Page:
Aquinas's Theory of Natural Law: An Analytic Reconstrution

Oxford University Press (1996)

Aquinas needs no introduction as one of the greatest minds of the middle ages. Highly influential on the development of Christian doctrine, his ideas are still of fundamental philosophical importance. This new critique of his natural law theory discusses the theory's background in Aristotle and advances new interpretations of contemporary legal issues which hark back to Aquinas
Keywords Natural law
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Reprint years 1997
Buy the book $47.00 used (22% off)   $394.87 new    Amazon page
Call number K447.T452.L57 1996
ISBN(s) 0198263597   9780198269670
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Chapters BETA
The Renewed Interest in Natural Law Theory

This introductory chapter explains the coverage of this book, which is about the renewed interest in natural law theory in general and the natural law canon proposed by Thomas Aquinas in Summa Theologiae and Commentary on the Nicomachean Ethics. This book aims to explore the metaphilosophy... see more

Natural Law and Contemporary Philosophy

This chapter examines natural law and contemporary philosophy in relation to the works of Thomas Aquinas. It discusses natural law jurisprudence and considers natural law meta-ethics. It identifies the common dimensions of foundational inquiry into naturalism with special emphasis on devel... see more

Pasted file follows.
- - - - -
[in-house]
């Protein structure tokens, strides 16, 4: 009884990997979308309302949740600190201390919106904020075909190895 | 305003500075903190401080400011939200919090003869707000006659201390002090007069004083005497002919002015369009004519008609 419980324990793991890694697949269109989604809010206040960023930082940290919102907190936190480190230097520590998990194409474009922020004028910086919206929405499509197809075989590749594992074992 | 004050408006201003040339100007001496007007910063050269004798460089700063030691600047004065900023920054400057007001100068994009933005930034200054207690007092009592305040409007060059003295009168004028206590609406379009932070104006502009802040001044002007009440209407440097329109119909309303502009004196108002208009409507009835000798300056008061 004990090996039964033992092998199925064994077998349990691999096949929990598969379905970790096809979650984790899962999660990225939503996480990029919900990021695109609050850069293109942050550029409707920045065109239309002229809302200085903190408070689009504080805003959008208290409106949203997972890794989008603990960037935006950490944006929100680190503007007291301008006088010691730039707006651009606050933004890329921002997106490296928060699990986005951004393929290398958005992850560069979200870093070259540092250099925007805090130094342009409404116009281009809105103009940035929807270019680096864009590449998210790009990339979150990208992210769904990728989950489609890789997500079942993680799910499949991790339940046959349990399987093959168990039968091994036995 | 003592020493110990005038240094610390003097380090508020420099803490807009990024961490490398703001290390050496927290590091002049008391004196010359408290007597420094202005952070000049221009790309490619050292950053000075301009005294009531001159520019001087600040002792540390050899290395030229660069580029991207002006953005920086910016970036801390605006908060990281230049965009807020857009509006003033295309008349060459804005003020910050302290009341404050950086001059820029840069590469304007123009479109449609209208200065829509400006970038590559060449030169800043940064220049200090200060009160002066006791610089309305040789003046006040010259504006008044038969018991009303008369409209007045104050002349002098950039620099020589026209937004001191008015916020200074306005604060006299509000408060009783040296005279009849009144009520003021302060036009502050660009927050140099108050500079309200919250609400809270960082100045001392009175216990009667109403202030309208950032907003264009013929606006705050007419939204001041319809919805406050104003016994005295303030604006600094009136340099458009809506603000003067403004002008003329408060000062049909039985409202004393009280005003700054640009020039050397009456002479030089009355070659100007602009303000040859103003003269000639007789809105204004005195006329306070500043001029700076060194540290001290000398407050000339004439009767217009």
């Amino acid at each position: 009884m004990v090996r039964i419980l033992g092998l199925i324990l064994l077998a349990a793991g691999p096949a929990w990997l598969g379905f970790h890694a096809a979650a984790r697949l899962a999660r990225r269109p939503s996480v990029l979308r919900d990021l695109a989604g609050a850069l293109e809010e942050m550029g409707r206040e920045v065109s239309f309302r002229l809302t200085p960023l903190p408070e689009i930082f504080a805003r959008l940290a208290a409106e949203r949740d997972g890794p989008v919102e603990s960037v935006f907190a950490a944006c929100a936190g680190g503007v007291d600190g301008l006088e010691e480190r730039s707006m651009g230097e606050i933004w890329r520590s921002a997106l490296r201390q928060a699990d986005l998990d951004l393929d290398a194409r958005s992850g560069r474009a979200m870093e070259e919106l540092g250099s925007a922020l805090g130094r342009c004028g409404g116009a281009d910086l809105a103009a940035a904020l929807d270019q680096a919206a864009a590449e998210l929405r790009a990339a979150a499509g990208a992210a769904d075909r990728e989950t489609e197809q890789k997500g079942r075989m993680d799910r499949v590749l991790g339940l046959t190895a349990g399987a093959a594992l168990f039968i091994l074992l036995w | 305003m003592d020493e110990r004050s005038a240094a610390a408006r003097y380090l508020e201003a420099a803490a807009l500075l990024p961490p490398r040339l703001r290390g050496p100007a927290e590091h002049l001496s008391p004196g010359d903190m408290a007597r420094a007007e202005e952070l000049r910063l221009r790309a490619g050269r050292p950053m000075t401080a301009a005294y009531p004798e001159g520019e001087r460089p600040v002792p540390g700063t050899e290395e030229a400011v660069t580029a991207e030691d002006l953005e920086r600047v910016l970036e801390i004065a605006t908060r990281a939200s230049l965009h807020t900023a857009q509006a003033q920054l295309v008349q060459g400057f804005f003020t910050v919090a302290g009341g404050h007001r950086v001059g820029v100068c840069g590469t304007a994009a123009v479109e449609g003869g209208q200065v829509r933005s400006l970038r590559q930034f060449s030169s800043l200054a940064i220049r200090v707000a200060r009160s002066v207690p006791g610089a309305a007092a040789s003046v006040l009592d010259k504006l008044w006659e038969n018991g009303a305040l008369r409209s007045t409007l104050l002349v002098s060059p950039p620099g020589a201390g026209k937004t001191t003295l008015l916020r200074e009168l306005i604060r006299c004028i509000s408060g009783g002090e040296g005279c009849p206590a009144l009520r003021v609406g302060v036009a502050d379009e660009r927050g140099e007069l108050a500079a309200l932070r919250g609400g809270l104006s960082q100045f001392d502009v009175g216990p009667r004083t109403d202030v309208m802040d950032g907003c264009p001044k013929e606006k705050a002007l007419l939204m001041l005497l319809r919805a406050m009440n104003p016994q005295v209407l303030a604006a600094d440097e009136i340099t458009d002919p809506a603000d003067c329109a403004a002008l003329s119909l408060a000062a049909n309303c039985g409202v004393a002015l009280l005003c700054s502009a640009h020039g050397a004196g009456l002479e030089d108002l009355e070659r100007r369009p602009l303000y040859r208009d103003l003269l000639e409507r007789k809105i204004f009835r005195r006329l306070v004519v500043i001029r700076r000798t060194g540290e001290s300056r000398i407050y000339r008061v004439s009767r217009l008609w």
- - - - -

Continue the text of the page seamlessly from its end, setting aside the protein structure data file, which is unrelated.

Beyond the Naturalistic Fallacy: The Rediscovery of Aquinas

This chapter aims to undertake an explication of the structural philosophy on moral theory in analytic philosophy with emphasis on Thomas Aquinas' natural law ethic of self-actualization. It discusses David Hume’s arguments on fact/value distinction and analyses G. E. Moore’s use of Hume’s... see more

Aquinas’s Theory of Natural Law: A Reconstruction

This chapter proposes a reconstruction of Thomas Aquinas' theory of natural law. It aims to elucidate the texts and the metaphysics underlying Aquinas' moral theory using an approach called structural history of philosophy. The analyses of the texts considered several issues central to the... see more

The Veatch Rejoinder: Ontological Foundationalism

This chapter examines the concepts central to the moral theory of philosopher Henry Veatch. It reveals that Veatch has adopted a metaphysical realism structurally similar to that of Aristotle and Thomas Aquinas as the ontological foundation of his naturalist meta-physics. It explains the c... see more

Concluding Comments: Prospects and Pitfalls for Natural Law Theory

This concluding chapter discusses the prospects and pitfalls of Thomas Aquinas' natural law theory. It highlights the renewed interest in natural law theory in contemporary philosophy of law and suggests that the re-emergence of natural law in both meta-ethics and in jurisprudence indicate... see more

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Citations of this work BETA

“Diseases and Natural Kinds”.Daniel P. Sulmasy - 2005 - Theoretical Medicine and Bioethics 26 (6):487-513.
The Complex Nature of Jewish and Catholic Bioethics.Jason T. Eberl - 2009 - American Journal of Bioethics 9 (11):31-32.
Probabilism Today: Permissibility and Multi-Account Ethics.Jonathan Hill - 2009 - Australasian Journal of Philosophy 87 (2):235-250.

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